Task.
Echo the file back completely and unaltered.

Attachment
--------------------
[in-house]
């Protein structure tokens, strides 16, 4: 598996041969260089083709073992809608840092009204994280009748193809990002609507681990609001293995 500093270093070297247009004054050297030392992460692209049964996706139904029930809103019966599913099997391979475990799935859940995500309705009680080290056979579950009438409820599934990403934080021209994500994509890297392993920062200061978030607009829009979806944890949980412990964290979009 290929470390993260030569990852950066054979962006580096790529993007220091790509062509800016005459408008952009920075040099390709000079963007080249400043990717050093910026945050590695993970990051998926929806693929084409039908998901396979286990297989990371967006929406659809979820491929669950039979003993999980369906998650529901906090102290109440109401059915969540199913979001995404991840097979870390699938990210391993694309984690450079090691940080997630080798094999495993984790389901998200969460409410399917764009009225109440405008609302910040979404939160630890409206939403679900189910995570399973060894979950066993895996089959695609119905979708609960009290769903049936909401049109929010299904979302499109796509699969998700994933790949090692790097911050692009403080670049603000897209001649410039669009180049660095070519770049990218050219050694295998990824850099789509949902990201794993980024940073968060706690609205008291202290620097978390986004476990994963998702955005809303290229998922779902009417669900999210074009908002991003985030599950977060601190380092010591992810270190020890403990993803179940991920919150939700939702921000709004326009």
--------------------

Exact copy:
[in-house]
């Protein structure tokens, strides 16, 4: 598996041969260089083709073992809608840092009204994280009748193809990002609507681990609001293995 500093270093070297247009004054050297030392992460692209049964996706139904029930809103019966599913099997391979475990799935859940995500309705009680080290056979579950009438409820599934990403934080021209994500994509890297392993920062200061978030607009829009979806944890949980412990964290979009 290929470390993260030569990852950066054979962006580096790529993007220091790509062509800016005459408008952009920075040099390709000079963007080249400043990717050093910026945050590695993970990051998926929806693929084409039908998901396979286990297989990371967006929406659809979820491929669950039979003993999980369906998650529901906090102290109440109401059915969540199913979001995404991840097979870390699938990210391993694309984690450079090691940080997630080798094999495993984790389901998200969460409410399917764009009225109440405008609302910040979404939160630890409206939403679900189910995570399973060894979950066993895996089959695609119905979708609960009290769903049936909401049109929010299904979302499109796509699969998700994933790949090692790097911050692009403080670049603000897209001649410039669009180049660095070519770049990218050219050694295998990824850099789509949902990201794993980024940073968060706690609205008291202290620097978390986004476990994963998702955005809303290229998922779902009417669900999210074009908002991003985030599950977060601190380092010591992810270190020890403990993803179940991920919150939700939702921000709004326009």